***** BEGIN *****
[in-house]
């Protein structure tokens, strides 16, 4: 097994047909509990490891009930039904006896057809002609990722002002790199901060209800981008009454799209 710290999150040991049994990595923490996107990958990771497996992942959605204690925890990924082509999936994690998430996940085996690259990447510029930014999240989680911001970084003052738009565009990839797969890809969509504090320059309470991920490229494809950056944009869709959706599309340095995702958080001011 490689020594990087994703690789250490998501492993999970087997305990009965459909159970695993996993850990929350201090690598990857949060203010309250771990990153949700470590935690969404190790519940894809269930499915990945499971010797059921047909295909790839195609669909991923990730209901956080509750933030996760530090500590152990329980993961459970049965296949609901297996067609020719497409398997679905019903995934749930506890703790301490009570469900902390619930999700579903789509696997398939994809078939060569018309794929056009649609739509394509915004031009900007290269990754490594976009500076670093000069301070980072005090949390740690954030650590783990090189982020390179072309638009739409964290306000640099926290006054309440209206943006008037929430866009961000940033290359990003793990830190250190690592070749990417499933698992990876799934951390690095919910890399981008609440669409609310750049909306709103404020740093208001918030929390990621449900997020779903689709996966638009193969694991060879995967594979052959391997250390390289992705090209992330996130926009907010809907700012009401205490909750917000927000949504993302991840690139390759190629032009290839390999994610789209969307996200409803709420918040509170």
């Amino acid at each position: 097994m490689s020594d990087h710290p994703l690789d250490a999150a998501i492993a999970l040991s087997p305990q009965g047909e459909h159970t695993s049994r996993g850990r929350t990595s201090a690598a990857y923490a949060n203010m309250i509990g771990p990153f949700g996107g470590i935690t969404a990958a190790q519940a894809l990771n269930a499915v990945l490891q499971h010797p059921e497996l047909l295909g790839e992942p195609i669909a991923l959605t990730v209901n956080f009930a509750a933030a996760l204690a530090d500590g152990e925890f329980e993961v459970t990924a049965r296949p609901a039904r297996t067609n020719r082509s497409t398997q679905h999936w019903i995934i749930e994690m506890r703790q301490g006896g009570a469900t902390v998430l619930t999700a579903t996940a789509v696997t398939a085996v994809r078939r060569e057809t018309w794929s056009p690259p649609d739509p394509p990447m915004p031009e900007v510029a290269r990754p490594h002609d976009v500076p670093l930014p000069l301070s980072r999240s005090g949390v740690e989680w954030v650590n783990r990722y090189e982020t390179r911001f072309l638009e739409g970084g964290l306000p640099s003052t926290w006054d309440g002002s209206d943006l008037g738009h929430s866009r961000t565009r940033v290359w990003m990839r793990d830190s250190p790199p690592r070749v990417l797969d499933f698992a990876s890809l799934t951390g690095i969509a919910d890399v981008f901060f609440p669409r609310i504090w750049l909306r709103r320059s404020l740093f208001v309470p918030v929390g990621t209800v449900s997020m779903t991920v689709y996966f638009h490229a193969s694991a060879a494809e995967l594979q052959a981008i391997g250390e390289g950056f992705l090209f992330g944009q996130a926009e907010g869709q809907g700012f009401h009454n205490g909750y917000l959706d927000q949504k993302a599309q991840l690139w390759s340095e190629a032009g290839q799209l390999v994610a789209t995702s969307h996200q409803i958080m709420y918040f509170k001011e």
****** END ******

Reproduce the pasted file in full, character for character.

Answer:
[in-house]
């Protein structure tokens, strides 16, 4: 097994047909509990490891009930039904006896057809002609990722002002790199901060209800981008009454799209 710290999150040991049994990595923490996107990958990771497996992942959605204690925890990924082509999936994690998430996940085996690259990447510029930014999240989680911001970084003052738009565009990839797969890809969509504090320059309470991920490229494809950056944009869709959706599309340095995702958080001011 490689020594990087994703690789250490998501492993999970087997305990009965459909159970695993996993850990929350201090690598990857949060203010309250771990990153949700470590935690969404190790519940894809269930499915990945499971010797059921047909295909790839195609669909991923990730209901956080509750933030996760530090500590152990329980993961459970049965296949609901297996067609020719497409398997679905019903995934749930506890703790301490009570469900902390619930999700579903789509696997398939994809078939060569018309794929056009649609739509394509915004031009900007290269990754490594976009500076670093000069301070980072005090949390740690954030650590783990090189982020390179072309638009739409964290306000640099926290006054309440209206943006008037929430866009961000940033290359990003793990830190250190690592070749990417499933698992990876799934951390690095919910890399981008609440669409609310750049909306709103404020740093208001918030929390990621449900997020779903689709996966638009193969694991060879995967594979052959391997250390390289992705090209992330996130926009907010809907700012009401205490909750917000927000949504993302991840690139390759190629032009290839390999994610789209969307996200409803709420918040509170």
């Amino acid at each position: 097994m490689s020594d990087h710290p994703l690789d250490a999150a998501i492993a999970l040991s087997p305990q009965g047909e459909h159970t695993s049994r996993g850990r929350t990595s201090a690598a990857y923490a949060n203010m309250i509990g771990p990153f949700g996107g470590i935690t969404a990958a190790q519940a894809l990771n269930a499915v990945l490891q499971h010797p059921e497996l047909l295909g790839e992942p195609i669909a991923l959605t990730v209901n956080f009930a509750a933030a996760l204690a530090d500590g152990e925890f329980e993961v459970t990924a049965r296949p609901a039904r297996t067609n020719r082509s497409t398997q679905h999936w019903i995934i749930e994690m506890r703790q301490g006896g009570a469900t902390v998430l619930t999700a579903t996940a789509v696997t398939a085996v994809r078939r060569e057809t018309w794929s056009p690259p649609d739509p394509p990447m915004p031009e900007v510029a290269r990754p490594h002609d976009v500076p670093l930014p000069l301070s980072r999240s005090g949390v740690e989680w954030v650590n783990r990722y090189e982020t390179r911001f072309l638009e739409g970084g964290l306000p640099s003052t926290w006054d309440g002002s209206d943006l008037g738009h929430s866009r961000t565009r940033v290359w990003m990839r793990d830190s250190p790199p690592r070749v990417l797969d499933f698992a990876s890809l799934t951390g690095i969509a919910d890399v981008f901060f609440p669409r609310i504090w750049l909306r709103r320059s404020l740093f208001v309470p918030v929390g990621t209800v449900s997020m779903t991920v689709y996966f638009h490229a193969s694991a060879a494809e995967l594979q052959a981008i391997g250390e390289g950056f992705l090209f992330g944009q996130a926009e907010g869709q809907g700012f009401h009454n205490g909750y917000l959706d927000q949504k993302a599309q991840l690139w390759s340095e190629a032009g290839q799209l390999v994610a789209t995702s969307h996200q409803i958080m709420y918040f509170k001011e």